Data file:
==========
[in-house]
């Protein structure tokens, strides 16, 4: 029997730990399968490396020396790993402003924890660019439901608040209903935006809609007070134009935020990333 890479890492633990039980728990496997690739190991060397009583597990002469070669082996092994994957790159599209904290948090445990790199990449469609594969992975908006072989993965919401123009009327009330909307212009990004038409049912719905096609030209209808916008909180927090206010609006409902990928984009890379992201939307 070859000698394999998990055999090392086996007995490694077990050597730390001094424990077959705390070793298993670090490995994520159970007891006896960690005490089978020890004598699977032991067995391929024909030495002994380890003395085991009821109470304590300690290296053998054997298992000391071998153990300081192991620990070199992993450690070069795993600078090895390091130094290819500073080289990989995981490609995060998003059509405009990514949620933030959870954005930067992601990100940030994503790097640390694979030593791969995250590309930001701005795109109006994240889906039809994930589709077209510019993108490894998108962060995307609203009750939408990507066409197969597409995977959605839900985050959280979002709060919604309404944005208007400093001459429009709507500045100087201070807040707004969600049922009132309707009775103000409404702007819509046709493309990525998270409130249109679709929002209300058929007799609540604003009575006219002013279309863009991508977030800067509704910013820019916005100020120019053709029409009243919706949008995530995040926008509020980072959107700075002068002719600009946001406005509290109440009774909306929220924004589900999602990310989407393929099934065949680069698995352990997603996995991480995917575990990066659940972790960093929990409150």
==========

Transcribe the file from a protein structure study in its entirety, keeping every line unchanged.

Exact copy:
[in-house]
């Protein structure tokens, strides 16, 4: 029997730990399968490396020396790993402003924890660019439901608040209903935006809609007070134009935020990333 890479890492633990039980728990496997690739190991060397009583597990002469070669082996092994994957790159599209904290948090445990790199990449469609594969992975908006072989993965919401123009009327009330909307212009990004038409049912719905096609030209209808916008909180927090206010609006409902990928984009890379992201939307 070859000698394999998990055999090392086996007995490694077990050597730390001094424990077959705390070793298993670090490995994520159970007891006896960690005490089978020890004598699977032991067995391929024909030495002994380890003395085991009821109470304590300690290296053998054997298992000391071998153990300081192991620990070199992993450690070069795993600078090895390091130094290819500073080289990989995981490609995060998003059509405009990514949620933030959870954005930067992601990100940030994503790097640390694979030593791969995250590309930001701005795109109006994240889906039809994930589709077209510019993108490894998108962060995307609203009750939408990507066409197969597409995977959605839900985050959280979002709060919604309404944005208007400093001459429009709507500045100087201070807040707004969600049922009132309707009775103000409404702007819509046709493309990525998270409130249109679709929002209300058929007799609540604003009575006219002013279309863009991508977030800067509704910013820019916005100020120019053709029409009243919706949008995530995040926008509020980072959107700075002068002719600009946001406005509290109440009774909306929220924004589900999602990310989407393929099934065949680069698995352990997603996995991480995917575990990066659940972790960093929990409150």